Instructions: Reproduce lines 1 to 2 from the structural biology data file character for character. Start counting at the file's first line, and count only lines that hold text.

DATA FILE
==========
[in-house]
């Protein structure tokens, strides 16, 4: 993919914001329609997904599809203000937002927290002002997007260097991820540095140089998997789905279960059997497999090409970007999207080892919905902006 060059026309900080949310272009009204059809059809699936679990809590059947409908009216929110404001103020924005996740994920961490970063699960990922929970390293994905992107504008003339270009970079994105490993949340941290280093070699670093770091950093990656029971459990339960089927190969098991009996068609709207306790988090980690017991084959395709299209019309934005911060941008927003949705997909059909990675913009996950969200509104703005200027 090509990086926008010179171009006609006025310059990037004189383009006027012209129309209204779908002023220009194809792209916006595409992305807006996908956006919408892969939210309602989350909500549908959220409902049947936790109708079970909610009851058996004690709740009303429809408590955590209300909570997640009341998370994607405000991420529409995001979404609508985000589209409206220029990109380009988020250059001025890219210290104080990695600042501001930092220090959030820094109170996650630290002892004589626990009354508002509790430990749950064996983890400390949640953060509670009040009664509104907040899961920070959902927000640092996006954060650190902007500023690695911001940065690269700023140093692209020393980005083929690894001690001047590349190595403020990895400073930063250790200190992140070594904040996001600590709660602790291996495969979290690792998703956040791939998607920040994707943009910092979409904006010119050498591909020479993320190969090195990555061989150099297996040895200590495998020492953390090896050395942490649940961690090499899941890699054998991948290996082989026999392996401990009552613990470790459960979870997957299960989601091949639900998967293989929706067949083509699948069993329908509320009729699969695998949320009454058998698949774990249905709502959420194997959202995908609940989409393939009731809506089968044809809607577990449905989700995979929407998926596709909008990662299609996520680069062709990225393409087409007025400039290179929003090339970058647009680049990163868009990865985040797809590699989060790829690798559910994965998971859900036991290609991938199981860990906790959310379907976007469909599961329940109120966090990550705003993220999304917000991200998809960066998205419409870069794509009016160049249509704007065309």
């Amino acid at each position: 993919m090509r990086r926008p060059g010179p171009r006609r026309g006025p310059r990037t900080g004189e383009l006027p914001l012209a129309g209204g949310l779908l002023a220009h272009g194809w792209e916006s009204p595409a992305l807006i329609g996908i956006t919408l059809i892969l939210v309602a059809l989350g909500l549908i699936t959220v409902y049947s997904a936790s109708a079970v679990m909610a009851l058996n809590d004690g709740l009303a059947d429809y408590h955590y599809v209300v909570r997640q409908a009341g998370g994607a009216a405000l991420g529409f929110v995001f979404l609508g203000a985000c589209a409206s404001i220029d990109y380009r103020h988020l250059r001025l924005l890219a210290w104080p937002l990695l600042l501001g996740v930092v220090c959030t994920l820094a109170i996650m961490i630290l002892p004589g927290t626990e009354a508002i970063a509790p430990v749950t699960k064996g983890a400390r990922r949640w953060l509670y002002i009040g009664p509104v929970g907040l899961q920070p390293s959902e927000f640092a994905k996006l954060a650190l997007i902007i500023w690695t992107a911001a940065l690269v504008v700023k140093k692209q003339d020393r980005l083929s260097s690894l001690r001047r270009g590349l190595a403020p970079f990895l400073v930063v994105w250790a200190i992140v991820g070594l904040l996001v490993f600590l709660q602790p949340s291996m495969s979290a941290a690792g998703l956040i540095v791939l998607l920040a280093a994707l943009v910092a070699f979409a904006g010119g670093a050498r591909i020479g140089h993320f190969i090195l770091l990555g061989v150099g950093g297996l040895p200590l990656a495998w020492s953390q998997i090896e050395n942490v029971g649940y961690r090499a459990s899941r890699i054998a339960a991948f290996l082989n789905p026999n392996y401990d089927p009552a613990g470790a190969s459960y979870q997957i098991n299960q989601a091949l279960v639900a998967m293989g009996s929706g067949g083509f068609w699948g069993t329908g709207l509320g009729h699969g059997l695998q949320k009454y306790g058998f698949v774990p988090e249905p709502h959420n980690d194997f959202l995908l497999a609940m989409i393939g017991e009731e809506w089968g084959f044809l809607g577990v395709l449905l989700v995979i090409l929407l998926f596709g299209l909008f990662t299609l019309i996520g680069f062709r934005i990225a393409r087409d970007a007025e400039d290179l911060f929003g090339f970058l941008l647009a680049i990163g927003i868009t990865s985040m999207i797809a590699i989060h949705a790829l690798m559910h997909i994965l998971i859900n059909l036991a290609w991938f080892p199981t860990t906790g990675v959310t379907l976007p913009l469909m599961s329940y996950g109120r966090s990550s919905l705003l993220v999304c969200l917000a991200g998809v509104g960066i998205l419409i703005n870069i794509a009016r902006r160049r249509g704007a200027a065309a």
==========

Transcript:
[in-house]
């Protein structure tokens, strides 16, 4: 993919914001329609997904599809203000937002927290002002997007260097991820540095140089998997789905279960059997497999090409970007999207080892919905902006 060059026309900080949310272009009204059809059809699936679990809590059947409908009216929110404001103020924005996740994920961490970063699960990922929970390293994905992107504008003339270009970079994105490993949340941290280093070699670093770091950093990656029971459990339960089927190969098991009996068609709207306790988090980690017991084959395709299209019309934005911060941008927003949705997909059909990675913009996950969200509104703005200027 090509990086926008010179171009006609006025310059990037004189383009006027012209129309209204779908002023220009194809792209916006595409992305807006996908956006919408892969939210309602989350909500549908959220409902049947936790109708079970909610009851058996004690709740009303429809408590955590209300909570997640009341998370994607405000991420529409995001979404609508985000589209409206220029990109380009988020250059001025890219210290104080990695600042501001930092220090959030820094109170996650630290002892004589626990009354508002509790430990749950064996983890400390949640953060509670009040009664509104907040899961920070959902927000640092996006954060650190902007500023690695911001940065690269700023140093692209020393980005083929690894001690001047590349190595403020990895400073930063250790200190992140070594904040996001600590709660602790291996495969979290690792998703956040791939998607920040994707943009910092979409904006010119050498591909020479993320190969090195990555061989150099297996040895200590495998020492953390090896050395942490649940961690090499899941890699054998991948290996082989026999392996401990009552613990470790459960979870997957299960989601091949639900998967293989929706067949083509699948069993329908509320009729699969695998949320009454058998698949774990249905709502959420194997959202995908609940989409393939009731809506089968044809809607577990449905989700995979929407998926596709909008990662299609996520680069062709990225393409087409007025400039290179929003090339970058647009680049990163868009990865985040797809590699989060790829690798559910994965998971859900036991290609991938199981860990906790959310379907976007469909599961329940109120966090990550705003993220999304917000991200998809960066998205419409870069794509009016160049249509704007065309």